Martin engaged a psychiatrist, Dr. Molly Arrington (Frances McDormand), to examine Aaron.  She concluded that Aaron had a multiple personality disorder and agreed to testify on his behalf.  She claimed that he was insane, he was a sick kid, not a criminal.  Aaron had suffered years of abuse from his father which had triggered his disorder.  He claimed that his father was not a nice man, and that he started having blackouts when he was twelve years old.  Martin knew that he would not be able to make a plea of insanity during the ongoing trial.


Laura LinneyCredit: wikimedia commons

                                                            Laura Linney - Wikimedia

Martin’s Decision

To insure that the tape would be admitted in court, Martin made the decision to send the tape to Janet Venable which would convince the prosecutor that Aaron had a motive for killing the Archbishop.  She was under intense pressure from her boss, John Shaughnessy to get a guilty verdict for Aaron, and had not yet come up with a believable motive.

Judge Shoat’s Ruling

When Aaron was on the witness stand, Janet was so harsh to him during her cross-examination that Aaron turned into “Roy” in front of the crowd and attacked her, threatening to snap her neck if anyone approached him.  Judge Shoat (Alfre Woodard) declared a recess and Aaron was taken away.  She declared him not guilty by reason of insanity, and sent him to a maximum security mental hospital.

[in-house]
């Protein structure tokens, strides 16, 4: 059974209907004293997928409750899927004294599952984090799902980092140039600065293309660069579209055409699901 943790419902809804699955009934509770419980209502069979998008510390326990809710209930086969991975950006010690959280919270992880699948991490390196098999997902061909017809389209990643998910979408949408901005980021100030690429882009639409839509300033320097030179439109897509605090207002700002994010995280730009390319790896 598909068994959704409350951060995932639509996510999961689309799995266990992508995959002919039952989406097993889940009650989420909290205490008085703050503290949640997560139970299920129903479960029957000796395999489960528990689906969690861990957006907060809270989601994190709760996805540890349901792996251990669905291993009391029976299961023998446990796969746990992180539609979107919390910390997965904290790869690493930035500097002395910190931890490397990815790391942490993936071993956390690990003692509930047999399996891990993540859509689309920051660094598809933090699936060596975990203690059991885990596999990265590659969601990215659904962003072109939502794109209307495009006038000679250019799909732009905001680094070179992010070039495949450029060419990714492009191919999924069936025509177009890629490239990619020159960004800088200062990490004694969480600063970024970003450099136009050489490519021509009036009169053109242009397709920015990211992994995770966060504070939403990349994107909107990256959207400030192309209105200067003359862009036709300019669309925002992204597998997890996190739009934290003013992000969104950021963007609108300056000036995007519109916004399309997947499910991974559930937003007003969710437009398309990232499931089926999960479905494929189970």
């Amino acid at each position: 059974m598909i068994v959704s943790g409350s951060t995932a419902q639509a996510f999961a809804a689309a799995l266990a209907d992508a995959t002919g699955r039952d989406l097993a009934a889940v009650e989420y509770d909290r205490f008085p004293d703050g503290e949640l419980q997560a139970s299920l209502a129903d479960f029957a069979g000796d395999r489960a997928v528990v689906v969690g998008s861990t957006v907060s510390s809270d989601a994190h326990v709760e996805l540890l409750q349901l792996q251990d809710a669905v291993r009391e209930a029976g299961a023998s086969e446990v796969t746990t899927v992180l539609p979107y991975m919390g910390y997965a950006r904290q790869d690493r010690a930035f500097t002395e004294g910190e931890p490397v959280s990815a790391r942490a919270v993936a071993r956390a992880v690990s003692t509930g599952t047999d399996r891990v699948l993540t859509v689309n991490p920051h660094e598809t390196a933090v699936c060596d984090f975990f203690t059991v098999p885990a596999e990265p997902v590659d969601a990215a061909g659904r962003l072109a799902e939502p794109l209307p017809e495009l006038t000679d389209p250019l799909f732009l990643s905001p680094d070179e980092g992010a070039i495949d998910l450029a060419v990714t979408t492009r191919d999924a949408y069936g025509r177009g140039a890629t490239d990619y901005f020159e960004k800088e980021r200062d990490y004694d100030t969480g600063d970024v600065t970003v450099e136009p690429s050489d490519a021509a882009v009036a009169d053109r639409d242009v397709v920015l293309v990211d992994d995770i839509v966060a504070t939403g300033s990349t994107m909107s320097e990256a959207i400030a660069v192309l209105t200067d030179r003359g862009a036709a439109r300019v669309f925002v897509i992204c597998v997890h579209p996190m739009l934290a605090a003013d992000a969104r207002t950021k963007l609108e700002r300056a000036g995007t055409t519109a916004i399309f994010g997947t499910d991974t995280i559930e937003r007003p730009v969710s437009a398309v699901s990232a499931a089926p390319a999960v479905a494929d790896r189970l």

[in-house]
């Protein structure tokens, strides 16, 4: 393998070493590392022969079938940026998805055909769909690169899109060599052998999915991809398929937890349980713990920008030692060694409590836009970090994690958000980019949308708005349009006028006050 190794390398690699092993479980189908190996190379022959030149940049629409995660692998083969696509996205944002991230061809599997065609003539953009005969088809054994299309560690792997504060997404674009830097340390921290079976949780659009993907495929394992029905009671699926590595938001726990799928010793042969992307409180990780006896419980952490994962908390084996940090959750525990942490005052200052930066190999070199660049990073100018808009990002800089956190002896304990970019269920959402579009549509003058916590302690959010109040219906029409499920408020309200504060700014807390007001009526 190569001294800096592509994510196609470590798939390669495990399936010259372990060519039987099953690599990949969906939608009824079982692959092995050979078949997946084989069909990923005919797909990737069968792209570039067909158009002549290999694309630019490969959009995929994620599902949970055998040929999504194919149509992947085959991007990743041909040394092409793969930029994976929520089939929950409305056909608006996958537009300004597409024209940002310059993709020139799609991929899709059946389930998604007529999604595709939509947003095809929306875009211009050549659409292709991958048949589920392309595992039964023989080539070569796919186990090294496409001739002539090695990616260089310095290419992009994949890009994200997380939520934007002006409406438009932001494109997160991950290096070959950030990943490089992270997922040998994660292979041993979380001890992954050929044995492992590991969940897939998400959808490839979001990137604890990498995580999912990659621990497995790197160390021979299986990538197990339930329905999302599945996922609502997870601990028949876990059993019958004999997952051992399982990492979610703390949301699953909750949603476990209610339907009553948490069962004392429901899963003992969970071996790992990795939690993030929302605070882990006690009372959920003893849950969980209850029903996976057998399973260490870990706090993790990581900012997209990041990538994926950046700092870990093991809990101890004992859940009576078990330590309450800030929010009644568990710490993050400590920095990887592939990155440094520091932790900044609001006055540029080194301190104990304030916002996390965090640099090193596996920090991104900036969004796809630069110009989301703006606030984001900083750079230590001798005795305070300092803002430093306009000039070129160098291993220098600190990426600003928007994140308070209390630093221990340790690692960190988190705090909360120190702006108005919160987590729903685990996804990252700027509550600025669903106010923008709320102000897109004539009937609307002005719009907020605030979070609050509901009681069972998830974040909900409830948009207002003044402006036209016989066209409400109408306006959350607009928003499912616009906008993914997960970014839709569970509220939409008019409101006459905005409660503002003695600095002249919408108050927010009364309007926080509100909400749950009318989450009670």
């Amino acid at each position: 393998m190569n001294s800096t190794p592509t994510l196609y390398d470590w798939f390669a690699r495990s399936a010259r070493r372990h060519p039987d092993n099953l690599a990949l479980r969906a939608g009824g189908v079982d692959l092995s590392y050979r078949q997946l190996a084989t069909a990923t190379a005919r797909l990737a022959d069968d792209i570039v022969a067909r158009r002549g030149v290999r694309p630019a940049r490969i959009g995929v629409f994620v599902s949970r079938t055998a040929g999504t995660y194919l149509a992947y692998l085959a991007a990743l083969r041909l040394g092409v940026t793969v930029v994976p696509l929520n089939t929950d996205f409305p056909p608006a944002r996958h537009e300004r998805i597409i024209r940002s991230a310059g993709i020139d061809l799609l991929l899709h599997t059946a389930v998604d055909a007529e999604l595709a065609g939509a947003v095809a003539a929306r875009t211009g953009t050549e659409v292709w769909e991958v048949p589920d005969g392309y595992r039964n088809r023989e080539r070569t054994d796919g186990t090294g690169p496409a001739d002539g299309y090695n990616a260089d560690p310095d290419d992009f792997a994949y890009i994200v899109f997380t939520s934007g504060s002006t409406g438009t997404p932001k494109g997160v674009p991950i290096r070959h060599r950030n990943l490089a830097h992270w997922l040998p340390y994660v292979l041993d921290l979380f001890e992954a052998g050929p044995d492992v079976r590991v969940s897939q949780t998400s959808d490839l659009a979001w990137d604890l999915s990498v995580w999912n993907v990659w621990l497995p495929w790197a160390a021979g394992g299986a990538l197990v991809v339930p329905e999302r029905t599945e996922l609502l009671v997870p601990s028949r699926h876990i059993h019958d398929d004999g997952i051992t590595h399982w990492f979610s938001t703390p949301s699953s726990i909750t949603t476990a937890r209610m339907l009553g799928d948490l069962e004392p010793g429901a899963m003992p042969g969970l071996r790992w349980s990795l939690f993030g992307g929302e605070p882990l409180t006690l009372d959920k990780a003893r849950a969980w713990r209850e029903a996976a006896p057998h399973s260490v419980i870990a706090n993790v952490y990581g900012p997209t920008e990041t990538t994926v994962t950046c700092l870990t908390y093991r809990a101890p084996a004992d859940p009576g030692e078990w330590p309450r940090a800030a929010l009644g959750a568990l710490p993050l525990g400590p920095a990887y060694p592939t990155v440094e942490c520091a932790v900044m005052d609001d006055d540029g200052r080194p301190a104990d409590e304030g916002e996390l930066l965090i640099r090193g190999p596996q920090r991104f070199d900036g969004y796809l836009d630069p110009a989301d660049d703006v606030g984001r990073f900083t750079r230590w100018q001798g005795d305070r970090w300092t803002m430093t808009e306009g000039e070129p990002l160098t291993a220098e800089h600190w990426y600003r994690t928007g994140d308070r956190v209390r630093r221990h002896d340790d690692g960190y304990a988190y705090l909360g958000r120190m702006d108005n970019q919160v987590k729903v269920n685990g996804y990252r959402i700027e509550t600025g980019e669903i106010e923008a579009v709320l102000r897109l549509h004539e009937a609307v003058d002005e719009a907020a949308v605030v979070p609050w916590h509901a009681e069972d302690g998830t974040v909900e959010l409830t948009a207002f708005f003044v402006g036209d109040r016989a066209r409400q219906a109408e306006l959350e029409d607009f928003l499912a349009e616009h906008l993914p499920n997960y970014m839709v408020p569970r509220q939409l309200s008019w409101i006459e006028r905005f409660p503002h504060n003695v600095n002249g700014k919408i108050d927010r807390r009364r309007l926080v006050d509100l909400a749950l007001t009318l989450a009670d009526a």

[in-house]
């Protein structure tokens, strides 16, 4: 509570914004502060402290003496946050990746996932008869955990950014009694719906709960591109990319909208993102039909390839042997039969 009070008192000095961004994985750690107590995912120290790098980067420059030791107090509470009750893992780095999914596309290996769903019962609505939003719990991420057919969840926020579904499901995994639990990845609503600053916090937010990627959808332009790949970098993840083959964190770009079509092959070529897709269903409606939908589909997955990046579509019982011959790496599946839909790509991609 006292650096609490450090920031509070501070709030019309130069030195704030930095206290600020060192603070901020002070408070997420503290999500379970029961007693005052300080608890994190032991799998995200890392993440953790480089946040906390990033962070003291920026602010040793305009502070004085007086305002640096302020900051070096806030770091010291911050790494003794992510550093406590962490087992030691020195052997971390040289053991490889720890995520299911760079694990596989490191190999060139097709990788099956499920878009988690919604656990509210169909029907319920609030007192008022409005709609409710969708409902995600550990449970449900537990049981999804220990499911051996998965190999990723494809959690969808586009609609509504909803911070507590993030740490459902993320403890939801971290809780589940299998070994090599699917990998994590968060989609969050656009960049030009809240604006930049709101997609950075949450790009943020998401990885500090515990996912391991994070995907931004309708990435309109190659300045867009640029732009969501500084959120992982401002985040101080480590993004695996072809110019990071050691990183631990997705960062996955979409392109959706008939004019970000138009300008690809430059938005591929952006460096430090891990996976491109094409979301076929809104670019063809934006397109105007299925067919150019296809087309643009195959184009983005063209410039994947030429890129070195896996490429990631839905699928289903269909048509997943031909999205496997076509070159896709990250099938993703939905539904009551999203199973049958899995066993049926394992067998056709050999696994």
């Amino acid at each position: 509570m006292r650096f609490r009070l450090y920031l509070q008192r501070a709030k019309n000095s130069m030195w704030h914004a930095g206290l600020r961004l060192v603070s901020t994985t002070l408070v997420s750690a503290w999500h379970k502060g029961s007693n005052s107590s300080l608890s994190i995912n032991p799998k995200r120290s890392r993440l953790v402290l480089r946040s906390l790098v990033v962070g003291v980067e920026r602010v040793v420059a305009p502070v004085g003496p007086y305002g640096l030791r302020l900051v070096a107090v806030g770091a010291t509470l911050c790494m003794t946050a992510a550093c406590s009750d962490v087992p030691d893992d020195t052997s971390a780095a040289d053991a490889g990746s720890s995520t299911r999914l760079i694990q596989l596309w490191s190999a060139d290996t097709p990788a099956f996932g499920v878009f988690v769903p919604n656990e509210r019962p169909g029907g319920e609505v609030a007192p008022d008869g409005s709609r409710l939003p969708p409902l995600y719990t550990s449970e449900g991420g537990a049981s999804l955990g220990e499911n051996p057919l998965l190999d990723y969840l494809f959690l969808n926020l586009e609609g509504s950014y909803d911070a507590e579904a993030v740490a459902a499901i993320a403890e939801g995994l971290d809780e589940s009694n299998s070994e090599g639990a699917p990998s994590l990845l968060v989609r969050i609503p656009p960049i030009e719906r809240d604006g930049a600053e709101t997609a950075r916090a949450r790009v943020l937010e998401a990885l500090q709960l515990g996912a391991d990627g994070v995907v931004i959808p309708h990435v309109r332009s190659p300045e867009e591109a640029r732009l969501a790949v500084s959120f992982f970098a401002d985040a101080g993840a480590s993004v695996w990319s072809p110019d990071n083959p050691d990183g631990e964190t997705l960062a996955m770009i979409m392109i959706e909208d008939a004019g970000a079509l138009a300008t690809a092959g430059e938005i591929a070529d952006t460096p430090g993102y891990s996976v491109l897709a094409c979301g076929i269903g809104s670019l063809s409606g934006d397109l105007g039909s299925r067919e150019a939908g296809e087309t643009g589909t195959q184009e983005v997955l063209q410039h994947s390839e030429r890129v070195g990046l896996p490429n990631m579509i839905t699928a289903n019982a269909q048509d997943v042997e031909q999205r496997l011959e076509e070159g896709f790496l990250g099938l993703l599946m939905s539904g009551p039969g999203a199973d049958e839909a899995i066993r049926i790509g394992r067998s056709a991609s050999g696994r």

Alfre WoodardCredit: wikimedia commons

                                                            Alfre Woodard - Wikimedia

The Fallout

John Shaughnessy fired Janet for losing the case.  He was also disturbed that she had caused the Archbishop’s secret crimes to be known publicly since the priest had been protected from that revelation for many, many years.

There was no indication that Martin and Janet reconciled their differences and became friends again, although he did make an attempt at a reconciliation.  Martin went to visit Aaron to tell him what had occurred since Aaron recalled nothing that had happened on that fateful day.

No Spoiler Here

There is a shocking ending to this story which will not be revealed here.  What a great story!  I have not witnessed such an intriguing tale in many years.  William Diehl is a wonderful story teller.  I can’t wait to read his sequels to “Prime Fear,” since the next two books, “Show of Evil,” and “Reign in Hell,” continue with the same characters, Martin Vail and Aaron Stampler.














Primal Fear by Diehl, William (1993) Hardcover